At the start of 2016, I posted an article about one of the things I was going to try to do to get better at shooting throughout the year, which was attempt to dryfire every day. While I didn’t manage to meet my goal of dryfiring every day, I did certainly dryfire much more often than I had in the past, and it made a difference to my shooting. (I made excuses for myself on some days later in the year, rationalizing not putting in the work. The excuses weren’t valid, and it isn’t like the extra 3 minutes I got instead of practicing ended up being useful to me. One of my goals this year is to not make excuses for not doing the work.)
Keeping on with the thread of learning how to shoot, let’s talk about live fire. We’ve discussed the general process of learning, we’ve talked about the effectiveness of dryfire practice in general—so how do you make sure that your live fire practice actually makes you better?
First: HAVE A PLAN.
Hopefully, you’ve already done enough dryfire practice to both know your current strengths and weaknesses, and even better, your limits with regard to various skills. If you’ve been practicing, then you will have made gains in your dryfire skills that need to be tested in live fire.
Which means that you should know what skills you should be testing in this range trip. Prior to going to the range, check your dryfire practice regimen and look at what needs to be tested in live fire. I generally TRY to work on no more than three skills per range trip–because I tend to attempt to verify my dryfire practice skill level in isolated drills, then work on combining those skills with others to make sure the skills are integrated correctly. (In other words, that I can do it on demand no matter the circumstances, as opposed to only when I’m set and ready to perform solely that skill.)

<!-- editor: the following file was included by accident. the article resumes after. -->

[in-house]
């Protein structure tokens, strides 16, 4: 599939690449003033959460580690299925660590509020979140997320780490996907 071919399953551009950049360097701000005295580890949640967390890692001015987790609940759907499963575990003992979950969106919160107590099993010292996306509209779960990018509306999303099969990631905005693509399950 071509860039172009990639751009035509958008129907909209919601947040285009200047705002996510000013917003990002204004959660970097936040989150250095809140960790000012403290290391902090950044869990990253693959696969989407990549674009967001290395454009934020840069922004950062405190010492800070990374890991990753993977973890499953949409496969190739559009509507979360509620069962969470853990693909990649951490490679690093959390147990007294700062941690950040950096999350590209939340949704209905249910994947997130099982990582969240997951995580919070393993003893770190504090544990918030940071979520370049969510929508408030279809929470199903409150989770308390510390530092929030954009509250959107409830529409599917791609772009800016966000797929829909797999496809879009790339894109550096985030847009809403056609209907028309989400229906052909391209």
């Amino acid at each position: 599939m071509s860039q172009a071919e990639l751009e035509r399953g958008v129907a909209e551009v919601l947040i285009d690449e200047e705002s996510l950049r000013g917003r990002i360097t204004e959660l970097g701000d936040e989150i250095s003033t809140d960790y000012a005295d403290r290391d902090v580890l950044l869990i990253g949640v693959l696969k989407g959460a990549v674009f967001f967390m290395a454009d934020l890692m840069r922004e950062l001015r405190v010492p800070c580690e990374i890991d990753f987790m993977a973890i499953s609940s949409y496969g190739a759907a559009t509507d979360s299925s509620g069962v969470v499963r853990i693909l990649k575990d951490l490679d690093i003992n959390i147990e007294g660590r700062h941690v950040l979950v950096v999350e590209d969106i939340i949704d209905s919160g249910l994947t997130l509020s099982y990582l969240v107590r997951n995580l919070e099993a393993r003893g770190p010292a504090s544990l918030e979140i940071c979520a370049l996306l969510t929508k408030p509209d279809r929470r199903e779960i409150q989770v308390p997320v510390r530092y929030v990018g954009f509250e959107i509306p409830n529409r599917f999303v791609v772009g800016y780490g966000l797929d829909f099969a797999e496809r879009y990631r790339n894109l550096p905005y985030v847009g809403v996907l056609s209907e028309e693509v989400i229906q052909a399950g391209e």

Which means that I’ve already got quite a practice session set up. While there is occasionally some value in a marathon 1000-round all-day practice session, MOST people hit their concentration limit at 2-3 hours. (Some sooner than that.) If you can’t concentrate, focus, and control your motor skills, you are just making loud noises for fun. Nothing wrong with that—but it doesn’t help, and may actually cause you to practice poor technique.
So: Plan to test a limited number of skills first in isolation, then in combination.
Second: ALWAYS PRACTICE ACCURACY.
USPSA Grandmaster Manny Bragg has a dot drill that he uses to start every range practice, which requires nothing but the ability to draw and repeatedly make accurate shots on a single target within a par time. It isn’t an incredibly difficult drill, but it does require that the shooter demonstrate the ability to have solid sight alignment and manage the trigger correctly. He keeps shooting it until he passes the drill—whereupon he goes and works on whatever he had planned for his range practice that day.